In Tobacco, It's About Survival
JERSEY CITY, N.J. — With increased competition facing the convenience channel — especially in tobacco retailing — it may seem like it is every man for himself, but convenience stores collectively do have some points in their favor.
The tobacco retailing battle was the topic of Wednesday's Convenience Store News webcast, "Tobacco: The Survival of the Fittest." The event was sponsored by Swedish Match.
Overall, the tobacco category is facing challenges — regardless of channel — because adult tobacco consumers are facing challenges. Income constraints, unemployment levels and the price of gas all factor in when consumers are deciding how to spend their dollars, according to David Bishop, managing partner of Balvor LLC, a sales and marketing firm.
"We are buying what we can afford, but unfortunately we are able to afford less than we did five years ago," he said, adding that smoking restrictions and rising tobacco prices also have consumers searching for value and alternatives.
On a positive note, CVS Caremark Corp.'s decision to exit tobacco sales — a decision aligned with the drugstore chain's strategic focus as a health center — means one less competitor for the adult tobacco consumer. However, dollar stores are still a worthy opponent.
Dollar stores have only been selling tobacco products for the past few years, with Family Dollar the first to enter the category in 2012 as a means to drive traffic. Dollar General followed suit in 2013. While dollar stores may hold an advantage, oddly enough, when it comes to convenience because of their sheer numbers, convenience stores win on availability and, oddly enough, price.
Dollar stores, according to Bishop, do not necessarily offer the best price, especially as more c-stores offer two-pack deals. In addition, dollar stores only carry about half or two-thirds of the tobacco assortment that convenience stores carry.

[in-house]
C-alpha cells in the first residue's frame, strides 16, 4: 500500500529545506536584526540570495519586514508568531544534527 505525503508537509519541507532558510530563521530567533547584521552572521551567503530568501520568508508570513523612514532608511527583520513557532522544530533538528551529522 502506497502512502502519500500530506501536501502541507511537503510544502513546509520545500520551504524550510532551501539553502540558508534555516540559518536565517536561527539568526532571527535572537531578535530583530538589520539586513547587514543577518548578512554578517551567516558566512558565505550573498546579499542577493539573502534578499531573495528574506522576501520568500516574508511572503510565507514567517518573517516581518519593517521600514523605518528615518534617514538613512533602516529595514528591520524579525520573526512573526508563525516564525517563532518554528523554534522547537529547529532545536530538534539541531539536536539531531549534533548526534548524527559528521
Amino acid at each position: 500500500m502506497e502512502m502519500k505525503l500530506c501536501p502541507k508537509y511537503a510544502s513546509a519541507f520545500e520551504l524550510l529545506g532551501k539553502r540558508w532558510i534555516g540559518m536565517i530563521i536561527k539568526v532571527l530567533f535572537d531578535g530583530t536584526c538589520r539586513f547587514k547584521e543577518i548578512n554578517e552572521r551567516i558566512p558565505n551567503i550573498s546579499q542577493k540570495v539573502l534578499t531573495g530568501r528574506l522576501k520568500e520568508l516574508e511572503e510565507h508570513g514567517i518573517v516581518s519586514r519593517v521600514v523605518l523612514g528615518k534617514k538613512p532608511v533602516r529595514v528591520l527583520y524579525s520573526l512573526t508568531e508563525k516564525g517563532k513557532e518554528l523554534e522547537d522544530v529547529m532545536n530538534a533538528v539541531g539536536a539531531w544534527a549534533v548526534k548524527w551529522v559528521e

Joe Teller, director of category management for Swedish Match, pointed out that it's been hard for other channels aside from convenience to compete in the moist snuff tobacco segment. In fact, about 80 percent of all moist snuff tobacco volume is sold in convenience stores.
Putting aside the outside competition, c-store retailers are facing questions inside their own stores.
"Cleary, changes are underway on the back bar," Bishop remarked. For example, two-pack pricing is becoming a key way to give consumers value; subgeneric and import brands are seeing some growth; and then there is the acquisition activity surrounding the Reynolds American Inc. (RAI), Lorillard Inc. and Imperial Tobacco plc deal.
The electronic cigarette segment is also seeing some changes as The Altria Group Inc. brings MarkTen national and RAI takes VUSE across the country. These e-cigarette offerings are targeted toward the adult tobacco consumer, so the tobacco companies are "really introducing non-vapors to the category," Bishop noted.
Looking at the vapor category brings to light a new potential tobacco competitor for c-stores: vape shops. These retail outlets have been positioned by some as a threat to c-stores' electronic cigarette business. However, Bishop does not necessarily see it that way.
Vape shops typically offer open-end system products as opposed to the close-end systems (think disposable and rechargeable e-cigarettes) that consumers most often find in convenience stores. In their favor, since vape shops only carry vapor products, they have the ability to offer a bigger assortment, including more flavors of e-liquids, and they have employees who are well-educated on the products the shops sell, Bishop said.
But "vape shops do not see themselves as tobacco retailers; they see themselves as something different," he pointed out.
For the replay of the webcast, click here.